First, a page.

The issue dominated PMQ's and the subsequent opposition day debate grabbed all the headlines as the Government lost the division for the first time in over thirty years.
Conservative leader David Cameron started the ball rolling with the third of his six questions to applaud LibDem leader Nick Clegg for championing the issue of Gurkha rights.
Reading West's Martin Salter, who chairs the parliamentary group representing Gurkha rights followed up with a "finger-prodding harangue of Gordon Brown," according to David Hughes.
Jim Pickard reports that Mr Salter called government figures suggesting the cost of settlement for the Gurkhas would be £1.4bn per year as "nonsense" based on a massively inflated number of people being granted residency rights all of whom would be "on the dole and claiming housing benefit".
Reading East's Rob Wilson spoke in the debate, describing the penurous conditions of Gurkha's living in Reading and calling the Home Office criteria as "immoral".
You can read the whole debate and the full list of voting patterns here.
Of Berkshire's 6 MP's all 4 Conservatives voted for the LibDem-proposed motion while Labour's MP for Slough Fiona MacTaggart voted against the motion. Reading West's Martin Salter abstained.
BBC also notes Mr Salter's abstention, which was despite being chair of the parliamentary group on Gurkha's rights. They also quote his explanation:
"I refused to support the government in the division lobbies, but I felt I had to acknowledge the concessions that we had got out of the government in the course of the day and I think, perhaps most significantly, we had this great announcement from the home secretary that of the 1,360 Gurkhas awaiting determination of their appeals and their applications for settlement in the UK, that we're not going to be seeing any of those brave men and women deported from our shores."His abstention came despite his unambiguous outburst at PMQ's and being named on TV (at 5:38 in the segment) as the leader of the Labour rebels.
A full list of the 28 Labour rebels is provided here.
Reading Chronicle reports that the campaigners defeat of the government is a triumph for the town as local residents played a prominent role in efforts to force concessions from the Home Secretary.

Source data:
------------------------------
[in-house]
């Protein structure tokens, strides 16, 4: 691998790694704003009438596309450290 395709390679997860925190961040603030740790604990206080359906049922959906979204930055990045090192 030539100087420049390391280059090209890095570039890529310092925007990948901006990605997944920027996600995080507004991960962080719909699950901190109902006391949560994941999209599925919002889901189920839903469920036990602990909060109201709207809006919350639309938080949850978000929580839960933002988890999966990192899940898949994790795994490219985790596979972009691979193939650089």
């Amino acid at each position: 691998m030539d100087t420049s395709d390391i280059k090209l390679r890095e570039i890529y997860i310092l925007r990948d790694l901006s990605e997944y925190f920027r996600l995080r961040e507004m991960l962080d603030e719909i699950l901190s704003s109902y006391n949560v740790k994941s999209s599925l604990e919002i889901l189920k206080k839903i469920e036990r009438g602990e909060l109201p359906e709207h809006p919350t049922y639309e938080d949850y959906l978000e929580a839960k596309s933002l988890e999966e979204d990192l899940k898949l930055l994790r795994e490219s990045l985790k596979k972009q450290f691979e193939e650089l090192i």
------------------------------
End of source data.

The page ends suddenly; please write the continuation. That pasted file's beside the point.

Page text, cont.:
Martin Salter takes a self-congratulatory note for his efforts to force his leader to make "significant progress" on the issue - in the shape of an announcement that the decision will be reviewed in the summer, although this was despite receiving no reply to his official question to the Prime Minister in the House of Commons on what the nature of that review will be.
Craig Morley contributes on behalf of Reading East MP Rob Wilson, who says that "the government is failing to listen to the genuine outrage felt by British people." He also describes 'surprise' at the number of Labour MPs who were happy to have their photos taken with the Gurkhas, but who weren't prepared either to participate in the debate or vote on the motion.
Meanwhile local councillors and bloggers have also been moved to comment.
LibDem Paul Walter was quickest off the mark to record the 267-246 vote, which Mark Thompson points out only came with a high degree of behind-the-scenes politicking by by the losers. Cllr Warren Swaine says each of the 246 should be ashamed.
Cllr Glenn Goodall helpfully cites the full text of the motion. He expresses his outrage at the behaviour of Mr Salter and quotes LibDem leader Nick Clegg, who said the current government has lost any moral authority it held.
Independent councillor Tony Jones outlines the moral perspective of the Gurkha campaign and provides some insight into the immoral means by which his former comrades attempted to stop them.
Conservative Cllr Richard Willis hails the vote as a victory for parliamentary democracy and says LibDem leader Nick Clegg deserves credit. He describes the events as the 'death rattle' of the current Labour administration.
Elsewhere the events are described as a new hypocritical low for Mr Salter by anonymous antagonist Martinsnottheone.
Following Mr Salter's abstention in the parliamentary vote - against the wishes of the Gurkhas - his position as chair of the parliamentary group representing their rights must surely now be untenable.
With more precariously balanced votes pending, if Prime Minister Gordon Brown loses another in quick succession his position must surely also become untenable.
Update: Reading's Nepalese community recently celebrated another victory over the Home Office with the overturning of a government decision to refuse Indefinite Leave to Remain (ILR) to highly-skilled migrants (HSMs).
More on the Gurkha residency campaign.